Emerging markets usually appear to offer new investment alternatives. Also, their faster economic growth provides higher expected returns, while also offering diversification. 

However, a number of risks should be mentioned. So if you’re thinking of investing in emerging markets, you should be reading this article. 

Foreign Exchange Rate Risks

Investments in foreign stocks and bonds usually produce returns in the local currency. That means you will have to convert the local currency back into their domestic currency. For instance, an American who buys a Chinese stock will have to buy and sell the asset using the Chinese yuan. 

Thus, currency volatility can affect the total return of the investment if, let’s say, the local value of a held stock increased by 5 percent, but the yuan depreciated by 10 percent, the investor will experience a net loss in terms of total returns when selling and converting back to US dollars. 

Non-Normal Distribution

North American market returns arguably follow a pattern of normal distributions. As a result, financial models can be used to price derivatives and make somewhat accurate economic forecasts about the future of equity prices. 

Emerging market securities, on the flip side, cannot be valuated using the same type of mean variance analysis. Additionally, because emerging markets are undergoing constant changes, it’s almost impossible to use historical information in order to draw proper correlations between events and returns.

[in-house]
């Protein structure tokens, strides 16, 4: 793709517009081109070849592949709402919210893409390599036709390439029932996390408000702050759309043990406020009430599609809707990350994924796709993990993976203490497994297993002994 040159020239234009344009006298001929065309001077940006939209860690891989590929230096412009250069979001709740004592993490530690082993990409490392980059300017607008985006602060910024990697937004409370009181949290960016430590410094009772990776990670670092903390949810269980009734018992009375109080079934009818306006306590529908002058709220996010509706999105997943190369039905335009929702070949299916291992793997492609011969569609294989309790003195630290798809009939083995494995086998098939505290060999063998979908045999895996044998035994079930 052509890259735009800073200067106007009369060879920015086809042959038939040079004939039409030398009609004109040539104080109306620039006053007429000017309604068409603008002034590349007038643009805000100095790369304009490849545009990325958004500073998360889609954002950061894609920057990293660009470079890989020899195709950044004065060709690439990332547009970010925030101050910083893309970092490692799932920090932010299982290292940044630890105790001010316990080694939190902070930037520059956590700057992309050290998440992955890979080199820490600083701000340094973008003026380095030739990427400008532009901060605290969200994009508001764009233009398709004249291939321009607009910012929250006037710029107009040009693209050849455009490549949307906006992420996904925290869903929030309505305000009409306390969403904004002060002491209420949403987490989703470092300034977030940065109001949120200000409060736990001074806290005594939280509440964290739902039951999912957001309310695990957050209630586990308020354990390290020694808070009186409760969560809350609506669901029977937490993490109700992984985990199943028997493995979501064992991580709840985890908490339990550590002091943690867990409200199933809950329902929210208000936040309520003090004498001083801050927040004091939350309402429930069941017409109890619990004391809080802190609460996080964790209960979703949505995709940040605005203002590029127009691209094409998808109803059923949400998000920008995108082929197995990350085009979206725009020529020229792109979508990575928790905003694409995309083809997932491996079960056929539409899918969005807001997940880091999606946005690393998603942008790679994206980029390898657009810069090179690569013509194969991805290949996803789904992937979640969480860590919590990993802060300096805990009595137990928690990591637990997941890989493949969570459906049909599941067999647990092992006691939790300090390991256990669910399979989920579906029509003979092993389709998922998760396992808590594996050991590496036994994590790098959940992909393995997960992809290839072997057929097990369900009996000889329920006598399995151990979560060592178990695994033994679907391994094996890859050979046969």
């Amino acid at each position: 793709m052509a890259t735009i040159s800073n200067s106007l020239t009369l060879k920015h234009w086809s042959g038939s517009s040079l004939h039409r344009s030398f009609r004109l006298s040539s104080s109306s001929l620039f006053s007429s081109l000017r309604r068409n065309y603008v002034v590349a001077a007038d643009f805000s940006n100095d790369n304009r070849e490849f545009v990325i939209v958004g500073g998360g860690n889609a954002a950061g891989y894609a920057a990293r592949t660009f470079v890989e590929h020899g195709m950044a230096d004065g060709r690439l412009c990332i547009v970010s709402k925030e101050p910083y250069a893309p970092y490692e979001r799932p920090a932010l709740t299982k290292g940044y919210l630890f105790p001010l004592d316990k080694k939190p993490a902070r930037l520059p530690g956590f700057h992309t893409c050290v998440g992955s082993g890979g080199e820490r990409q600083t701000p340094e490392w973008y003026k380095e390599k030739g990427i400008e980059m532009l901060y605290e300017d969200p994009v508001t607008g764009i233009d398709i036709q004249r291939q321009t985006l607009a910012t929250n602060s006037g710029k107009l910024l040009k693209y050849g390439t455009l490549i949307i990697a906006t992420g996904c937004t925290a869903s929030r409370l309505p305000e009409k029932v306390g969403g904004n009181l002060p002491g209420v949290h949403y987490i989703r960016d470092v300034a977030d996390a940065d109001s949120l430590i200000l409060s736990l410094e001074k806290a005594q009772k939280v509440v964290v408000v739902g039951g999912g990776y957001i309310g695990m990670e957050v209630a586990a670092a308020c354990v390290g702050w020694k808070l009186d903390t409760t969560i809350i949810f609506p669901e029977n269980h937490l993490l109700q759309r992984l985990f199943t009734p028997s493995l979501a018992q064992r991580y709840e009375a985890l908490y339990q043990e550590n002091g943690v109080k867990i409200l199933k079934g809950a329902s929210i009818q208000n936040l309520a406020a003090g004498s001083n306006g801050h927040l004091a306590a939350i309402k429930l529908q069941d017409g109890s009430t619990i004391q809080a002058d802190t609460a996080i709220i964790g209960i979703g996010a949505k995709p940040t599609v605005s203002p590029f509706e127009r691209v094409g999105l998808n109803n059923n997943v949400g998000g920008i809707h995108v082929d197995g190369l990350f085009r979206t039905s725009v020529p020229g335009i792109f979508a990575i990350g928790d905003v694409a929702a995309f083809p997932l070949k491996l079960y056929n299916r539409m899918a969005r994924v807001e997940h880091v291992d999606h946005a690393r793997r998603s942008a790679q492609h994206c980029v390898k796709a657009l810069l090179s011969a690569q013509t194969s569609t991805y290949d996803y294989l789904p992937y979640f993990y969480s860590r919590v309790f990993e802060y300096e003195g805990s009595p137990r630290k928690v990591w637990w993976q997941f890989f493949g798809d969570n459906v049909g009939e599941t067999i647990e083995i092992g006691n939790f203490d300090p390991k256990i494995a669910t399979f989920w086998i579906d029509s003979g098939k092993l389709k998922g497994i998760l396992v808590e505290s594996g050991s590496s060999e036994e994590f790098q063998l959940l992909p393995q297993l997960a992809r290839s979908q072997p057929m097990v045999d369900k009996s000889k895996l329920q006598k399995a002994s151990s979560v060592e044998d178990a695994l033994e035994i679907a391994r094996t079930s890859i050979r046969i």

Insider Restrictions

Even most countries claim to implement strict laws against insider trading; none has proven to be as vigorous as the US in terms of prosecuting these practices. 

Insider trading and various forms of market manipulation introduce market inefficiencies, by which equity prices will massively deviate from their intrinsic value. This kind of system can be under extreme speculation. It can also be heavily controlled by those holding privileged information. 

Lack of Liquidity

Emerging markets in general have less liquidity than those that are in developed economies. This market imperfection leads to higher broker fees and a higher level of price uncertainty. Investors who try to sell stocks in an illiquid market face huge risks that their orders will not be filled at the current market price, and the transaction will only go through at an undesirable level. 

Also, the brokers will charge higher commissions, as they have to make more diligent efforts to find counterparties for trades. Markets with low liquidity stop investors from getting the benefits of fast transactions. 

Raising Capital 

A banking system that’s still underdeveloped will prevent companies from having the access to financing that is required to grow their businesses. 

Attained capital will typically be given at a high required rate of return, increasing the company’s weighted average cost of capital. 

The major concern with having a high WACC is that fewer projects will produce high enough return to yield a positive net present value. Thus, the financial systems in developed nations do not permit firms and companies to undertake a higher kind of projects that let them generate profits.